The Abdorrahman Boroumand Foundation strongly condemns flogging, which amounts to torture, and calls on the Iranian authorities to eliminate it from Iran’s laws and practice. ABF also calls on victims and witnesses to report flogging cases and to help make more accurate the Interactive Map’s dates. It further hopes that informing Iranian citizens and authorities, as well as the international community, of the scope of such violent punishment imposed on society will be a step toward its elimination.


[1] – Crimes punishable by hadd are those with fixed punishments in Islamic sources. These include crimes such as illicit sex, adultery, sodomy, homosexual behavior between women, and the consumption of intoxicants and are punishable by the death penalty, stoning to death, amputation, and flogging.

– Crimes punishable by ta’zir, unlike those punished by hadd, are those for which punishments are not fixed and instead are left to the discretion of the Shari’a judge. However, most ta’zir crimes are dealt with in the Penal Code, and the judge may or may not apply the punishments prescribed in the Code.

[2] Flogging must be administered, according to the Islamic Republic’s criminal code, to a male detainee while he is standing and stripped of his clothes, with the exception of his genitals. The lashing should not target the man’s head, face, or genitals. Women are to be flogged seated, with their clothes tight to their body. See, Criminal Code, Section 3, Article 176.

[3] The strongest expression of international disapproval is contained in the Convention Against Torture and Other Cruel, Inhuman or Degrading Treatment or Punishment (CAT). This treaty defines torture as, “any act by which severe pain or suffering, whether physical or mental, is intentionally inflicted on a person for such purposes as … punishing him for an act he or a third person has committed or is suspected of having committed.” Although the Islamic Republic of Iran has yet to sign the CAT, the prohibition on torture is now considered jus cogens and, therefore, to be part of customary international law.

In his first report to the United Nations General Assembly, on 30 August 2005, Manfred Nowak, then Special Rapporteur of the Commission on Human Rights on Torture and Other Cruel, Inhuman or Degrading Treatment or Punishment, called on states to “abolish all forms of judicial and administrative corporal punishment without delay.” He pointed out that the term “lawful sanctions” in article 1, paragraph 1, of the Convention against Torture must be interpreted as referring both to domestic and international law. On the basis of the review of jurisprudence of international and regional human rights mechanisms, the Special Rapporteur concludes that “any form of corporal punishment is contrary to the prohibition of torture and other cruel inhuman or degrading treatment or punishment,” and that “States cannot invoke provisions of domestic law to justify the violation of their human rights obligations under international law, including the prohibition of corporal punishment.”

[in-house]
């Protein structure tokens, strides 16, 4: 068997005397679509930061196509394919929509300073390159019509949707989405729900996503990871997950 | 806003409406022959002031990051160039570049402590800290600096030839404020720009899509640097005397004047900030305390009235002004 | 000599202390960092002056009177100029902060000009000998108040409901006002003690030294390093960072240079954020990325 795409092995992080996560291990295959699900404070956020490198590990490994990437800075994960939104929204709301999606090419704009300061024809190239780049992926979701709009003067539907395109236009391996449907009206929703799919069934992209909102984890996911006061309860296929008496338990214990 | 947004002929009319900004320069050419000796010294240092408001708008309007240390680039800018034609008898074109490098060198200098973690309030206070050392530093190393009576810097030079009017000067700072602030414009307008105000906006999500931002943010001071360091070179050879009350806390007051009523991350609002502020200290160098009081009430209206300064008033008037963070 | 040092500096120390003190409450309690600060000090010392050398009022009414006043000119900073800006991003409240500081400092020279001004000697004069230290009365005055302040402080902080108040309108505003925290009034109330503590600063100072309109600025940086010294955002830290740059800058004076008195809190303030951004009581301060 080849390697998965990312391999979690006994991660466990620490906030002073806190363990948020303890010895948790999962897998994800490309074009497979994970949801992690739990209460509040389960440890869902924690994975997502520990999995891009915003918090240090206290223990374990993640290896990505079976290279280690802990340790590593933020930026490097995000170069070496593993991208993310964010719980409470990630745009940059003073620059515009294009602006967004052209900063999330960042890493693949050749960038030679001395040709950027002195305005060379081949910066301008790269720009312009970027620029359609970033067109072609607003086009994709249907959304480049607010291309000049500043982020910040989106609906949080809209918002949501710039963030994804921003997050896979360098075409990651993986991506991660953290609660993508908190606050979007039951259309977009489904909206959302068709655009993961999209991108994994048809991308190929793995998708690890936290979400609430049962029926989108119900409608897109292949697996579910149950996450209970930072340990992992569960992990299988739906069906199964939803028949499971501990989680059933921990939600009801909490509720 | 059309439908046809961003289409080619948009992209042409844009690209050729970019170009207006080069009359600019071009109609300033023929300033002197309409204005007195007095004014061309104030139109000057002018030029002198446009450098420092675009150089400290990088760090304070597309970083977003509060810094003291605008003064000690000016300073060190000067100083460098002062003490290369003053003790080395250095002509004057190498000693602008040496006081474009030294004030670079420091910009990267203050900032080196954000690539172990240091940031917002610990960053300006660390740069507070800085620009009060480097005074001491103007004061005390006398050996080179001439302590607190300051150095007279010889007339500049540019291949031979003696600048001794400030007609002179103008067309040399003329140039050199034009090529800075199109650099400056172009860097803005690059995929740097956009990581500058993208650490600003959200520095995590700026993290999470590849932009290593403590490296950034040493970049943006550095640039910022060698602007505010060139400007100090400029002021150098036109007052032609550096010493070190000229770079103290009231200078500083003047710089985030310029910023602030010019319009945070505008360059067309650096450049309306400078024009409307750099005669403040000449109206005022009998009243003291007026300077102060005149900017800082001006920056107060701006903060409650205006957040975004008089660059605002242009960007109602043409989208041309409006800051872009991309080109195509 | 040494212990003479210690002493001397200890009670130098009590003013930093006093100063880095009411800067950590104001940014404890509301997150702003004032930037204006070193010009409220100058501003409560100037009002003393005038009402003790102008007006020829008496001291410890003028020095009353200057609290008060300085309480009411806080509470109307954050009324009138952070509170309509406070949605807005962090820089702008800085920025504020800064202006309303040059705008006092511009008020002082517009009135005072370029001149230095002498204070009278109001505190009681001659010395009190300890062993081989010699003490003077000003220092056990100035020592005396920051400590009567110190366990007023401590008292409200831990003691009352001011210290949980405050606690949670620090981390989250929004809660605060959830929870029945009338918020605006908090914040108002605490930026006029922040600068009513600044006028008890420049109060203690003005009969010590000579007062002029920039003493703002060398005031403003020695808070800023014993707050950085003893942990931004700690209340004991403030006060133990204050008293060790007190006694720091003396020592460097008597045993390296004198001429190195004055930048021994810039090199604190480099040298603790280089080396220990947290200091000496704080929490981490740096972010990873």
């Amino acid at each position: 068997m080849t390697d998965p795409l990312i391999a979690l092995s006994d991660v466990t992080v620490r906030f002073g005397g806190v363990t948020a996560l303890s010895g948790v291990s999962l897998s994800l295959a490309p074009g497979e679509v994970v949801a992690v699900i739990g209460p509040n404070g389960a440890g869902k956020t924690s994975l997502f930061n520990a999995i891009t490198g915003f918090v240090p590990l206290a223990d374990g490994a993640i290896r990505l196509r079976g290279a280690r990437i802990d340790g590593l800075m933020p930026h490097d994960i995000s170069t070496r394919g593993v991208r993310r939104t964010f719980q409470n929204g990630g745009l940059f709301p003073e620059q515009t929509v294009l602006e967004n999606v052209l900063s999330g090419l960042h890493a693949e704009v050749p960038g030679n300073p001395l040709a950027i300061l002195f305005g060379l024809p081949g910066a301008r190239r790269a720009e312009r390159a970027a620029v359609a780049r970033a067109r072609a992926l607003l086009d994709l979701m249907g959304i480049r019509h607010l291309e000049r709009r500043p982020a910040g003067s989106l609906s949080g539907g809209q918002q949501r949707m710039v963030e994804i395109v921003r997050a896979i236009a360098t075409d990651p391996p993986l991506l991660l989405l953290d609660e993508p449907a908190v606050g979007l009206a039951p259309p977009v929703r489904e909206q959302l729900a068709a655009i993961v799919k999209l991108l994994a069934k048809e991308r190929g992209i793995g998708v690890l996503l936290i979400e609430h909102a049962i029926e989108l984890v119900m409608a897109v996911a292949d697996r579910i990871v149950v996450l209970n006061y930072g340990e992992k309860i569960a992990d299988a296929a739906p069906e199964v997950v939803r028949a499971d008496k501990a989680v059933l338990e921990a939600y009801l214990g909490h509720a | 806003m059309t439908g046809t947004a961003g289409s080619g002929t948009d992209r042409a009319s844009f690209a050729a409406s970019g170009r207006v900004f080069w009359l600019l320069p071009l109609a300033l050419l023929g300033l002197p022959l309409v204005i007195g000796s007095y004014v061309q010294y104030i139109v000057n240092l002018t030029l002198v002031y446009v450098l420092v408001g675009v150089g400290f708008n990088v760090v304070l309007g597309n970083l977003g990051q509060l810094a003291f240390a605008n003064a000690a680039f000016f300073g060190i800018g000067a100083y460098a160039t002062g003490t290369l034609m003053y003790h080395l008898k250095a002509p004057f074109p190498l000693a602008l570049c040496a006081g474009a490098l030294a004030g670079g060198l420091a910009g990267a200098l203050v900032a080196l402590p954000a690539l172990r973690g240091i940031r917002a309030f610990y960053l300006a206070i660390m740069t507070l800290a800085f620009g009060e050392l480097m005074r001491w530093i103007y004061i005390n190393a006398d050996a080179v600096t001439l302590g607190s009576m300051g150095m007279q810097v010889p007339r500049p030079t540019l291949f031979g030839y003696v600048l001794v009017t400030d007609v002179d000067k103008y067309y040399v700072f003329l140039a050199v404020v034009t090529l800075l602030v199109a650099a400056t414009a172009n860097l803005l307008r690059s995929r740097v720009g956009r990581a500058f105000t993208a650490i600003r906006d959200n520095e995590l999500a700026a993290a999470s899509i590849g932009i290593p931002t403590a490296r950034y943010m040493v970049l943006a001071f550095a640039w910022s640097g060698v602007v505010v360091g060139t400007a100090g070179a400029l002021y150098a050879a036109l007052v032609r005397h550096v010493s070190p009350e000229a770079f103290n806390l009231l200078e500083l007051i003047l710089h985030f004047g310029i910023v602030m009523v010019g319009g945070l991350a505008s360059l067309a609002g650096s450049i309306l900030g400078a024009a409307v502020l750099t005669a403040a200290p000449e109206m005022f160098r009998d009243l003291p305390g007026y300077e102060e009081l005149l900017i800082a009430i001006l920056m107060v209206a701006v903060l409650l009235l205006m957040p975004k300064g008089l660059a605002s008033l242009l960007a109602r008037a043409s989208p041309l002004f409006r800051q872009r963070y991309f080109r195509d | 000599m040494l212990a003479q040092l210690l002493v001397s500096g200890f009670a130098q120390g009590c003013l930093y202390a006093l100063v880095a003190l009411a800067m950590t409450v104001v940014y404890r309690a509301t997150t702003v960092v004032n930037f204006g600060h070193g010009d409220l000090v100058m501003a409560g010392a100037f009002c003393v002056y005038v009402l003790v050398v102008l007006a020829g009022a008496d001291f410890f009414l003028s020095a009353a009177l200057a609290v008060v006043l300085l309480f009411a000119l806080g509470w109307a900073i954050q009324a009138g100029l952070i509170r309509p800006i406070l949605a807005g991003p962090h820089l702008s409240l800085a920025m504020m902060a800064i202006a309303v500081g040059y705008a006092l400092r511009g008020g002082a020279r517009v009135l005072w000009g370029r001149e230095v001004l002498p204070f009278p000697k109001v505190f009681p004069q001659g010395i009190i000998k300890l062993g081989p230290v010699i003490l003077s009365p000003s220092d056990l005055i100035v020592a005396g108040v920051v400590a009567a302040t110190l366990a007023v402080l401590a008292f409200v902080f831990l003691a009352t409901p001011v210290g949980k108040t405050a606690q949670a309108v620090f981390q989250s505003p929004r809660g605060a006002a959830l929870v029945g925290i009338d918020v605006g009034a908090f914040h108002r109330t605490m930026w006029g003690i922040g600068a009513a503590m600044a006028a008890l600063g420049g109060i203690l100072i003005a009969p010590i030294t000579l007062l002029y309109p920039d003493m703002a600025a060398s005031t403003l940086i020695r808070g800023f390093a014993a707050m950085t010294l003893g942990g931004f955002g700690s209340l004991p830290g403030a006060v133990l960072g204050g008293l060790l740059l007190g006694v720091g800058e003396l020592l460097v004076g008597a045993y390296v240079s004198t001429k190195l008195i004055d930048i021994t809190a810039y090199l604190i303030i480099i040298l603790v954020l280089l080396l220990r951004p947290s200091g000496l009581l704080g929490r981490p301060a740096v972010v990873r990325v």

The Abdorrahman Boroumand Foundation is a 501(c) 3 non-governmental organization, founded in April 2001, and dedicated to the promotion of human rights and democracy in Iran. The Foundation is an independent organization with no political affiliation and is committed to promoting human rights awareness through education and the dissemination of information as necessary prerequisites for the establishment of a stable democracy in Iran. Please visit us at and All donations are tax deductible.